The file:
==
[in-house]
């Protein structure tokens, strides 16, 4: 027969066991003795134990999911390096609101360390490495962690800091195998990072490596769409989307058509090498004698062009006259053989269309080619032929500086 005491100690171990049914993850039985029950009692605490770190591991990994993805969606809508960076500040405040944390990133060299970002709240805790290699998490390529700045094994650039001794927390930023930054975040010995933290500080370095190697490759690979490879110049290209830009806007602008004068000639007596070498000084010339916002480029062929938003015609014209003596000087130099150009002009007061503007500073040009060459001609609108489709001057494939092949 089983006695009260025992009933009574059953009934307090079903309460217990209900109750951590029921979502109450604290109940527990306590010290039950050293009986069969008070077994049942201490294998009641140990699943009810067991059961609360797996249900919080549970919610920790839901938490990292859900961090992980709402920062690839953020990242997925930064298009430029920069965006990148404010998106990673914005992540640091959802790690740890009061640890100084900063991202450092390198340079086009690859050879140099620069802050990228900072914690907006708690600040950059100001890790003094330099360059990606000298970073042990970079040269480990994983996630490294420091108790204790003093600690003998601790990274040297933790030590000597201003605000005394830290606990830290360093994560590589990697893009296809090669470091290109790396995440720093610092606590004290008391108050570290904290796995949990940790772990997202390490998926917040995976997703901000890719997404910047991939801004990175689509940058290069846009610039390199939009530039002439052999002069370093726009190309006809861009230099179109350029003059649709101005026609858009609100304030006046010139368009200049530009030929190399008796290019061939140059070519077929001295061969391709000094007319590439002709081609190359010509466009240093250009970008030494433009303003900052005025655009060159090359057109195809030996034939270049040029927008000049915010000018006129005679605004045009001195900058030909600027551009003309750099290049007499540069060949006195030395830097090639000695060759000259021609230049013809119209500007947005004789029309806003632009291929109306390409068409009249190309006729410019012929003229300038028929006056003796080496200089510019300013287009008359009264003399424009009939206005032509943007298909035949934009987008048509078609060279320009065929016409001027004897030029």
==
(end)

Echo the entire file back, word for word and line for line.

[in-house]
């Protein structure tokens, strides 16, 4: 027969066991003795134990999911390096609101360390490495962690800091195998990072490596769409989307058509090498004698062009006259053989269309080619032929500086 005491100690171990049914993850039985029950009692605490770190591991990994993805969606809508960076500040405040944390990133060299970002709240805790290699998490390529700045094994650039001794927390930023930054975040010995933290500080370095190697490759690979490879110049290209830009806007602008004068000639007596070498000084010339916002480029062929938003015609014209003596000087130099150009002009007061503007500073040009060459001609609108489709001057494939092949 089983006695009260025992009933009574059953009934307090079903309460217990209900109750951590029921979502109450604290109940527990306590010290039950050293009986069969008070077994049942201490294998009641140990699943009810067991059961609360797996249900919080549970919610920790839901938490990292859900961090992980709402920062690839953020990242997925930064298009430029920069965006990148404010998106990673914005992540640091959802790690740890009061640890100084900063991202450092390198340079086009690859050879140099620069802050990228900072914690907006708690600040950059100001890790003094330099360059990606000298970073042990970079040269480990994983996630490294420091108790204790003093600690003998601790990274040297933790030590000597201003605000005394830290606990830290360093994560590589990697893009296809090669470091290109790396995440720093610092606590004290008391108050570290904290796995949990940790772990997202390490998926917040995976997703901000890719997404910047991939801004990175689509940058290069846009610039390199939009530039002439052999002069370093726009190309006809861009230099179109350029003059649709101005026609858009609100304030006046010139368009200049530009030929190399008796290019061939140059070519077929001295061969391709000094007319590439002709081609190359010509466009240093250009970008030494433009303003900052005025655009060159090359057109195809030996034939270049040029927008000049915010000018006129005679605004045009001195900058030909600027551009003309750099290049007499540069060949006195030395830097090639000695060759000259021609230049013809119209500007947005004789029309806003632009291929109306390409068409009249190309006729410019012929003229300038028929006056003796080496200089510019300013287009008359009264003399424009009939206005032509943007298909035949934009987008048509078609060279320009065929016409001027004897030029």